The following is taken from a response I wrote to Adam Robbert’s recent post on his blog,“Six Common Problems in Thinking Nature-Culture Interactions.” If you would like to read another interesting response to the article, check out Matthew David Segall’s reply here, “Towards an Eco-Ontology.” My Adornian opposition to ontologies of any sort remains unchanged, and while this doubtless complicates any attempt at discourse I might have with the OOO approach, I still think that some fruitful dialogue might be taken from this discussion.
A very interesting reflection on the old problem of the nature-culture relationship. Your points are thorough, calm, and considered — and I will say that none of them fall prey to the kind of pernicious metaphysical proclamations I sometimes see being issued out of the OOO blogosphere. Seeing your measured comments on my blog, it is little surprise to see that you are equally measured and reasonable in writing posts for your own blog.
In any case, I, like Matthew, also appreciate some of the thinkers you brought into constellation with one another. Ellul and Mumford are among my favorite critics of technology, though I prefer their insights as filtered through and appropriated by Horkheimer, Adorno, and Marcuse. For this reason, along with my general Marxist inclinations, the most important point you highlighted (in my opinion) was the third, considering the effects of capitalism and globalization on the relationship between humanity and nature. For me, capitalism, globalization, and modernity are all coterminous — globalization is simply a spatial register for capitalism’s inherently expansionary logic, while the time-consciousness of modernity is merely capitalism’s temporal register.
I would argue, viewing the problem historically, that the problem of humanity’s alienation from nature — the widening chasm between Nature and Culture, even if they be inextricably intertwined — arose historically. That is to say, although humanity’s self-distinction as a society distinguishable from nature arrived fairly early, with the project of agriculture and primitive domestication, the estrangement of humanity from nature only rose to the level of consciousness with the advent of capitalism. Only after the Enlightenment’s thorough disenchantment of nature, the coldly rationalizing and technicizing logic of capitalism, even in the eighteenth century, only after this point do we see writers like Schiller, Holderlin, Schelling, and Hegel writing of the problem of humanity’s alienation from nature. Marx rationalized the Romantic thinkers’ thoughts on the matter in his Economic-Philosophical Manuscripts of 1844.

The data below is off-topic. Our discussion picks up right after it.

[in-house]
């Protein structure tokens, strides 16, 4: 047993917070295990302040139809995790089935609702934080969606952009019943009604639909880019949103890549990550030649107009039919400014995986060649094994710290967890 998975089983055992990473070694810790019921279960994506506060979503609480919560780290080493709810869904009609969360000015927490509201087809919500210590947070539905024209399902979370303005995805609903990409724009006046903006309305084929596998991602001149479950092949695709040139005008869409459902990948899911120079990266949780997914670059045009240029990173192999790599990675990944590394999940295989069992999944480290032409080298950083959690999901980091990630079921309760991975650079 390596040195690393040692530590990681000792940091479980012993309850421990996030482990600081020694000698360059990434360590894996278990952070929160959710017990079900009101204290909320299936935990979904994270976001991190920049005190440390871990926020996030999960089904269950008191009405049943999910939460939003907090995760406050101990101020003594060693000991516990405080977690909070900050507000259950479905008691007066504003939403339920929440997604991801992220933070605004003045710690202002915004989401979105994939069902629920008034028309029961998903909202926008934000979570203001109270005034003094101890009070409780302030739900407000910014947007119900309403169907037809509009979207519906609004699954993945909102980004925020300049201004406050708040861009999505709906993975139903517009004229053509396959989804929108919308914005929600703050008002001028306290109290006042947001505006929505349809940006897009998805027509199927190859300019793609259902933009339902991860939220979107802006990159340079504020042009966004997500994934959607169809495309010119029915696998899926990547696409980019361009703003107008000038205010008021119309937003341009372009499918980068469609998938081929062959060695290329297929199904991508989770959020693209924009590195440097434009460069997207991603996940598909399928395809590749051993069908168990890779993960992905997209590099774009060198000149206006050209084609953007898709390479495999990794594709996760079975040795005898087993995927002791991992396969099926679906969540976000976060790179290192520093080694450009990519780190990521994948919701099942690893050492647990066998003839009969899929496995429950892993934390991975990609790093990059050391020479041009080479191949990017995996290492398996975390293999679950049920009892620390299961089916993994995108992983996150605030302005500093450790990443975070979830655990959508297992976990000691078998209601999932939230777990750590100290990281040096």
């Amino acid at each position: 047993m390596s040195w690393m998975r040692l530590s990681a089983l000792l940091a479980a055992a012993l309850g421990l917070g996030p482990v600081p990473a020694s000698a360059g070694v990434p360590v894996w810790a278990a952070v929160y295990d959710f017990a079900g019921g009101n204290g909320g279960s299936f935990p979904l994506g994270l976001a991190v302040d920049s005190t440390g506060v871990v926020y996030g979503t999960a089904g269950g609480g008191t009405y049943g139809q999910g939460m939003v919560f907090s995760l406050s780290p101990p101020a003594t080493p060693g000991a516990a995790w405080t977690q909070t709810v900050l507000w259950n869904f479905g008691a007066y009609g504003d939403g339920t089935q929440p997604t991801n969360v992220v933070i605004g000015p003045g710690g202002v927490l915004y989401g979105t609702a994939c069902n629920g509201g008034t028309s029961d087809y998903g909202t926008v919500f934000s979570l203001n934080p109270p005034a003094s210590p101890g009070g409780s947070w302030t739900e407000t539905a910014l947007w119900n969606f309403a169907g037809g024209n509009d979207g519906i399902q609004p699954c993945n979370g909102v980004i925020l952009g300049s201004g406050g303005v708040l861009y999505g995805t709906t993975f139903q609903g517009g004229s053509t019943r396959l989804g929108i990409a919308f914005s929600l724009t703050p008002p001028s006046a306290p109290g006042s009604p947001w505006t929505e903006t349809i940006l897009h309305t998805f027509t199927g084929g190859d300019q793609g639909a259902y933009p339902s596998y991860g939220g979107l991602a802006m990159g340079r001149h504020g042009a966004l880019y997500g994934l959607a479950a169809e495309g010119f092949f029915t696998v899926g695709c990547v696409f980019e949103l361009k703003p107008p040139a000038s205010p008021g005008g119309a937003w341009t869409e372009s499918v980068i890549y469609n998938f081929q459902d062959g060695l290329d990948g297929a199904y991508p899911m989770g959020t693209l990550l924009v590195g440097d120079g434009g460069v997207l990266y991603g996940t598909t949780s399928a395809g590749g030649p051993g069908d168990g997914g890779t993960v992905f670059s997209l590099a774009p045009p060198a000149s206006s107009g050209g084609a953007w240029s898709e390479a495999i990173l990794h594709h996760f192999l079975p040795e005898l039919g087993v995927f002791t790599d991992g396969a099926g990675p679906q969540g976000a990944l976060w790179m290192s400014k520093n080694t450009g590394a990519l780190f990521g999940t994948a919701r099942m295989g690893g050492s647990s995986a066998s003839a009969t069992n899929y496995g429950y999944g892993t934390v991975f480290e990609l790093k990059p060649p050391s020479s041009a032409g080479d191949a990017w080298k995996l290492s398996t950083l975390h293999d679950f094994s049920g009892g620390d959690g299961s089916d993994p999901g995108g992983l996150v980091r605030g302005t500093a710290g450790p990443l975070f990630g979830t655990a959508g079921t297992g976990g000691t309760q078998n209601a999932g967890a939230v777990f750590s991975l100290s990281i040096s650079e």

This bleeds into your second point, where you talk about the problem of nature being one that nature considered as an entity unto itself must also be thought alongside the various ideological conceptions of nature arrived at by society through history. This is why I, in my own writings on the subject, have referred to nature as a fundamentally social problem. That is to say, one can look back through history at the way that humanity has conceived of nature, in its various iterations through the ages, and see that the way that nature has presented itself to us largely depends on the social constitution of a particular epoch. This is not to fall into the idealistic fantasy that nature has no existence apart from our conception of it, but rather to admit that while nature might have its own objective rhythms and regularities, it is not some sort of Kantian Ding-an-Sich, and the way that we conceptualize nature has much to do with how it appears to us as a problem. Oppositely, this would suggest that our way of thinking has much to do with the objective relations of whatever mode of production prevails throughout society at a given time, such that there is a quite real divide between Nature and Culture that has arisen historically. This means that we cannot overcome the problem simply by “reconceptualizing” it, but rather only through a fundamental transformation of our social structure.
Regarding the “pluriverse” and multiple conceptions of nature that you discuss in the fourth part, I thus believe that it is collapsible into the second part, since the multiple manifestations of nature arise historically as part of the social being of mankind. But I’m fully on board with you, also, on the facile attempt to dismiss the real opposition between nature and culture by simply saying that they are wholly intermingled with one another.
If you would like to read my own musings on the subjects, in a rather long essay that is due to be published in the upcoming SR journal Thinking Nature, edited by Ben Woodard and Timothy Morton, you can check it out on my blog. It’s much more detailed than the point-by-point reaction I give here, and I think you might be interested in taking a glance at it.